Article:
The European Commission has approved the merger between Nordea and DNB's Baltic operations, the two banks announced on Friday.
DNB and Nordea has received unconditional clearance from the European Commission to merge their operations in Estonia, Latvia and Lithuania, the banks said.
"The European Commission approved unconditionally the creation of a joint venture between Nordea Bank and DNB Bank in the Baltic states," the banks said in a press release. "The Commission assessed the possible competitive effects of the merger on a number of distinct retail and corporate banking markets across the three Baltic countries and concluded that the merger would not raise competition concerns."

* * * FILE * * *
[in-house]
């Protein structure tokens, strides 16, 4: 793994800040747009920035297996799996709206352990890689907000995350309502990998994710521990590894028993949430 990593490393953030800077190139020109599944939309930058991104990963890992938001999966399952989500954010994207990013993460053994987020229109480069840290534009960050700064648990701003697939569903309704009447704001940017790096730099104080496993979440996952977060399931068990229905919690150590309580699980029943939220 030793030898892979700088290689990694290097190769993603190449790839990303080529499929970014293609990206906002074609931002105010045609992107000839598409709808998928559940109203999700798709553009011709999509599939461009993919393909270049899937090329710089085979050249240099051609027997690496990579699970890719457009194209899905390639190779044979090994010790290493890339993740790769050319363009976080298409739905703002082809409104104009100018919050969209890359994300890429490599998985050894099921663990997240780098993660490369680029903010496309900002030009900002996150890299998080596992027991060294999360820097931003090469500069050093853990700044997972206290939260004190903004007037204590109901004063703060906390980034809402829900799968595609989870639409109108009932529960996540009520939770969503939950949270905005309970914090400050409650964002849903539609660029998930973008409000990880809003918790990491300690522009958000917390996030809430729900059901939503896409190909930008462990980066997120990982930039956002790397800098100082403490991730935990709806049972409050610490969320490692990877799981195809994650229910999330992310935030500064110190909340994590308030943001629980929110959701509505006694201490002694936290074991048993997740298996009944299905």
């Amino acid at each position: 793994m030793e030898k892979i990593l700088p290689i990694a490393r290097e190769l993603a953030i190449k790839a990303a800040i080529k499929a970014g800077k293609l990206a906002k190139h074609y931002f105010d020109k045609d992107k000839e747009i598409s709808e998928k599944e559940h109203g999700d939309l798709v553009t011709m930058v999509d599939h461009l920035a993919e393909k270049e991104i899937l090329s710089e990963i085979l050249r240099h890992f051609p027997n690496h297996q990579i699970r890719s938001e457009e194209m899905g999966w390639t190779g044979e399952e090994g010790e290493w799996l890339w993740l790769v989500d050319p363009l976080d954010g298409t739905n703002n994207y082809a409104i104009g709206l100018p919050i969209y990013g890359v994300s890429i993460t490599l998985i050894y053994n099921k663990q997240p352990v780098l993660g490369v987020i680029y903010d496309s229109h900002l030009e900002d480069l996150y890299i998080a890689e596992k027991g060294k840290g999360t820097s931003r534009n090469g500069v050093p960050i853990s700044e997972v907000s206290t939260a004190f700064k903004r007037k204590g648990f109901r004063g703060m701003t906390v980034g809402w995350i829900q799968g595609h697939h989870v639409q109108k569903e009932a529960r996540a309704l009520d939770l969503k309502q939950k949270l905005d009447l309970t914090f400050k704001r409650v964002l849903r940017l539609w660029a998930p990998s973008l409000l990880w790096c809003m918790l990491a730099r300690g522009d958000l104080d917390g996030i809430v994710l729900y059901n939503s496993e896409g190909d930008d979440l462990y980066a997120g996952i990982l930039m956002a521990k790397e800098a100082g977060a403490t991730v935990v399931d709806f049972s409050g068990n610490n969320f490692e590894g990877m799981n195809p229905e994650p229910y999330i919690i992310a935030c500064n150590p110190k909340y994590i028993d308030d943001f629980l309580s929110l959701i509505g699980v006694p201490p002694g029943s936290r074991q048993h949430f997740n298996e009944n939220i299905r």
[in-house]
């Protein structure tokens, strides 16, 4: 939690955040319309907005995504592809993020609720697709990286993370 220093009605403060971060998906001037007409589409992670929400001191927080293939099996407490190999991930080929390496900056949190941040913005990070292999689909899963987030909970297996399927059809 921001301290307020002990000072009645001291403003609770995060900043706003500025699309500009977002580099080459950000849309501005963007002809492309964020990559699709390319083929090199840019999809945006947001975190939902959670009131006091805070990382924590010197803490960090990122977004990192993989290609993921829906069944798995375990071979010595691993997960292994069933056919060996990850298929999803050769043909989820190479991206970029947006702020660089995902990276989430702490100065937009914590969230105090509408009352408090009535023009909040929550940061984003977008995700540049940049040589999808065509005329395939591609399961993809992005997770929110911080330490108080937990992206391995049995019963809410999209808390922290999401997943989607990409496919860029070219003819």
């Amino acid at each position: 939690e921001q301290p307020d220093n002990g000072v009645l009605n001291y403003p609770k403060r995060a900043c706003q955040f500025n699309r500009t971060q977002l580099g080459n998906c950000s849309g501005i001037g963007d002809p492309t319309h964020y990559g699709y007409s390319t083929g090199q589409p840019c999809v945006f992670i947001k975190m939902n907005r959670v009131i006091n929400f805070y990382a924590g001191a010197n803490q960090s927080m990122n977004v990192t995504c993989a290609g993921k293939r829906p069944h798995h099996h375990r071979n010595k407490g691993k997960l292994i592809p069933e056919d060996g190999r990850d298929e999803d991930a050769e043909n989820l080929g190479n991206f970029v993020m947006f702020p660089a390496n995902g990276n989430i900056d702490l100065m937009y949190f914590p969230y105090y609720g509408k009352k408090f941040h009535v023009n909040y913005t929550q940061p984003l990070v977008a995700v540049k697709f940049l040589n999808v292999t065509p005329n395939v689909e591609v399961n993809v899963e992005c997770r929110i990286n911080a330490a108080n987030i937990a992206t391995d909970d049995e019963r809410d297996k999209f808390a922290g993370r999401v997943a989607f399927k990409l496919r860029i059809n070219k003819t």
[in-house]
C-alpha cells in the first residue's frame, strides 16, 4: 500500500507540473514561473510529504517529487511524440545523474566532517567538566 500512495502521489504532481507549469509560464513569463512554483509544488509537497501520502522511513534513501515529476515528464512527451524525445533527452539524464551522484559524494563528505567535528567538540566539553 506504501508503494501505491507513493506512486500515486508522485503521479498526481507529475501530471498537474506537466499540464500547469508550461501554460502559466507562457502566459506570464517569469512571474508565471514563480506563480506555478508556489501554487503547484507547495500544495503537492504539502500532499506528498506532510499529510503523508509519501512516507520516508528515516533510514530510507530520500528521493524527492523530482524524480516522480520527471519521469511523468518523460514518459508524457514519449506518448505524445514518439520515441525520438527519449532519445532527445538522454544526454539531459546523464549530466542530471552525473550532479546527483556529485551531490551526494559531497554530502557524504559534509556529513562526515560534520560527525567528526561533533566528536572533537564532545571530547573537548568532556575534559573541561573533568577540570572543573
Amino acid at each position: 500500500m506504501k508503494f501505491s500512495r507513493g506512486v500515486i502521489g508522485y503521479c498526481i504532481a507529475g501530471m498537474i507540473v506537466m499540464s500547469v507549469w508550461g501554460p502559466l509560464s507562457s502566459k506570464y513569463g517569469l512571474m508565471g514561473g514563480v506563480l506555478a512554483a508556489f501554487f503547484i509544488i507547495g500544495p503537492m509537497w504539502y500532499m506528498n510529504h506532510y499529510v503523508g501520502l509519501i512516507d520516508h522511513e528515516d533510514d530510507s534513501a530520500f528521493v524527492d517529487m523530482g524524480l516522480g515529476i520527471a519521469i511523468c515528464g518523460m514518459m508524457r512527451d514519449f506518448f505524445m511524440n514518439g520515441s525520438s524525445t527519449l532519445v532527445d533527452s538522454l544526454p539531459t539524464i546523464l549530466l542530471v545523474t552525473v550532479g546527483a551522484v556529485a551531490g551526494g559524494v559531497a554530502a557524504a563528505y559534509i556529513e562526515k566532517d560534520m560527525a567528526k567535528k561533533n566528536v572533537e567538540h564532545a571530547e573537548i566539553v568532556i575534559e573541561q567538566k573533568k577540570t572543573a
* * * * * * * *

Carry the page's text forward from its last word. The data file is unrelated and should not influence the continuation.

The transaction, which will result in the establishment of the new joint bank Luminor on the Baltic market, is subject to regulatory approvals. Closing is expected to occur in the final quarter of 2017.
Customer accounts and payment processing will be maintained in the two separate existing core banking systems until customers are migrated to one common core banking system in each Baltic country.
In November 2016, Erkki Raasuke was appointed CEO and Nils Melngailis chairman of the supervisory board of the new joint bank. Luminor, which intends to focus on local businesses, stands to emerge as the second-largest bank in the Baltics, with an estimated market share of 20 percent.
Editor: Aili Vahtla